It was a wipeout. Failing to win a single contest in 1,004 local elections in Italy on Sunday (11 June), Beppe Grillo’s 5 Star Movement was quickly assigned to the list of declining populist parties that began with Geert Wilders’ defeat in March’s Dutch poll.
Said to be inspired by the “Trump Effect”, Italian voters gave their votes to the centre-right and centre-left, going so far as to post a Lega Nord/Forza Italia coalition victory in Grillo’s hometown, Genoa, a traditionally left-wing city.
The one-time comedian was quick to write off the defeat as a symptom of growing pains.
“The M5S was the most present political force in this electoral round. The other parties camouflaged themselves, above all the PD which presented itself in around half the constituencies the M5S did,” he told Ansa. “The results are a sign of slow but inexorable growth.
Grillo might be right. 5 Star is no ordinary populist party. Indeed, calling it populist is itself something of a stretch, though the M5S leader has done little to dampen the comparison, given his embrace of Marine Le Pen, Nigel Farage, and, umm, Donald Trump.
More importantly, 5 Star has managed to fill a void in Italian politics that was opened up by the collapse of the country’s left, particularly that created by the fragmentation of the Communist Party in the early 1990s, of which Grillo was once a member.
Adding a healthy dose of environmentalism and anarchism, and a typically American embrace of the democratic possibilities opened up by the Internet, made the 5 Star Movement an especially distinct beast, with little ideologically in common with other populist parties such as Germany’s far-right Alternative für Deutschland.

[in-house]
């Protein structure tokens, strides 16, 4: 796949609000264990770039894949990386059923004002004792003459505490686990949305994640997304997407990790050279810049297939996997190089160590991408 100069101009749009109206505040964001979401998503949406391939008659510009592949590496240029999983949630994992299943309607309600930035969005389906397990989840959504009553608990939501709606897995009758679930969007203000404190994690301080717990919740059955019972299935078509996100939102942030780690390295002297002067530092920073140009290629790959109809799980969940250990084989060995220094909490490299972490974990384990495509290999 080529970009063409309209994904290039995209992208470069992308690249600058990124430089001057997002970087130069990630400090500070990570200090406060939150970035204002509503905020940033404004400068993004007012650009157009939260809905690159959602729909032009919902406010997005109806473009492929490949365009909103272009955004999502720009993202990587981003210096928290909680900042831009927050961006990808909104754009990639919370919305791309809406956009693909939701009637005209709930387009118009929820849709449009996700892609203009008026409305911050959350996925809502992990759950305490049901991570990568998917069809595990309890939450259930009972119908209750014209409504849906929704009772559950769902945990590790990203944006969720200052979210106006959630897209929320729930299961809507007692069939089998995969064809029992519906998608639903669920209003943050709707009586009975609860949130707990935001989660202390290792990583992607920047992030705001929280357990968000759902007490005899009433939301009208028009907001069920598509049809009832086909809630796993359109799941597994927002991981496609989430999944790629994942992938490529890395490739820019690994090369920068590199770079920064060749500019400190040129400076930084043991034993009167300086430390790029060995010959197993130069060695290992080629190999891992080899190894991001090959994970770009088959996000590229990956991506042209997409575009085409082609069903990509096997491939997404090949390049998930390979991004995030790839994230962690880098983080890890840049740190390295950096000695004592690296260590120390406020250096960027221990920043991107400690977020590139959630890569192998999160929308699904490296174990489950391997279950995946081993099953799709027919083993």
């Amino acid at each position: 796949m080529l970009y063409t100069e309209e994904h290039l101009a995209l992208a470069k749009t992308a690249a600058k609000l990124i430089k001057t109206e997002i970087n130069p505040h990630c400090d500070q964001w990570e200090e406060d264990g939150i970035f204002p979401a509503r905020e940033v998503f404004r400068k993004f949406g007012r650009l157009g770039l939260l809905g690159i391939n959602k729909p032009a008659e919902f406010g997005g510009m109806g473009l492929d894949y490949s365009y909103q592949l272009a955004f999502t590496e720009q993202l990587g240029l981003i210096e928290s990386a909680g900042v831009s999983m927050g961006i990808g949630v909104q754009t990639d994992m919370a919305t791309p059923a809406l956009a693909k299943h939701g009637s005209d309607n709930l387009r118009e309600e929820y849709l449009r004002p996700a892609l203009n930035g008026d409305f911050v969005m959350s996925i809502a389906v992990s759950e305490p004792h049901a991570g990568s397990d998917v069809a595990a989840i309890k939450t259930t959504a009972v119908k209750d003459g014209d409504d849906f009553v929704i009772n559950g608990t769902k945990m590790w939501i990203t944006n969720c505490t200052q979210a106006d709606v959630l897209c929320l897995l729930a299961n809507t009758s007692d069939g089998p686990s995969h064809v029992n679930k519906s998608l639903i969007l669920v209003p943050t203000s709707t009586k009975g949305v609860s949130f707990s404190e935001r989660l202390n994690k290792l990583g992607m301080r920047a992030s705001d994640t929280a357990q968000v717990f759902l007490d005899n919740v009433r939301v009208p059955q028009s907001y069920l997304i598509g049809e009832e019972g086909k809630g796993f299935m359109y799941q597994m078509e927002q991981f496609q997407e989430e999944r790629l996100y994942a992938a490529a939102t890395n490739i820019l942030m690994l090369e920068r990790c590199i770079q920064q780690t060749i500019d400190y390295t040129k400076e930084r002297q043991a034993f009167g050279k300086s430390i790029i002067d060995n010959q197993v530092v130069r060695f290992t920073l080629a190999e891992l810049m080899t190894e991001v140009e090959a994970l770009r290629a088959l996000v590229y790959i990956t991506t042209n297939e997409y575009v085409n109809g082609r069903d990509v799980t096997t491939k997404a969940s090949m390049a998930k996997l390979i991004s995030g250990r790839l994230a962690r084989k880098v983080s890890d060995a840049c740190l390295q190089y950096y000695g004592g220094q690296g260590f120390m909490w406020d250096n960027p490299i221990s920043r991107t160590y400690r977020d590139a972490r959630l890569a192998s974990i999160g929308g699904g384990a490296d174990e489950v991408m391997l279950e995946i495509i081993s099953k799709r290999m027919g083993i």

The tone of the party’s politics has always been counter-cultural, albeit hippie-like, sans the labour emphasis of the older Italian left. Given that Grillo and party co-founder Gianroberto Casaleggio were both baby boomers, it made sense.
They were, in fact, ageing hippies, who, in classic 1960s fashion, had held onto most of the contrarian ideologies of their generation.
That cultural mix is what made 5 Star such a potent and appealing, Zeitgeist-like force, particularly in the context of the economic crisis created by the decadence of Silvio Berlusconi’s disastrous four terms in office, during which the party was born.
5 Star didn’t have to offer much in the way of a concrete political programme. It just had to emphasise the anti-establishment values associated with Italy’s declining left, and the culture of its post-war heyday.
The problem with this, and the one which makes it less than competitive with Italy’s right, is its anti-immigration stance, one that Rome Mayor Virginia Raggi resurrected this week, calling for a moratorium on migration to the capital.
A former advocate of Rome’s profound diversity, the scandal-ridden Raggi could not help but sound a bit insincere, smarting, as 5 Star was, from its electoral performance on Sunday.
Hence the significance of the electoral resurgence of the Lega Nord and Berlusconi’s Forza Italia. Both took an estimated 13% in Sunday’s vote, in no small part due to the consistency of their historic antipathy towards immigration.
Decidedly nationalist parties, and also avowedly pro-business, the Lega Nord and Forza Italia are also less ideologically contradictory than 5 Star.
Their return to prominence, at 5 Star’s expense, helps highlight the ideological inconsistencies of Grillo’s party, and why immigration is a core weakness.
Hating Roma, for example, is not normally associated with environmentalism. Even in Italy, where fascism always indulged a mix of left and right.
If 5 Star continues to haemorrhage voters to its competitors, it will be impossible to ignore why.
The Inside Track
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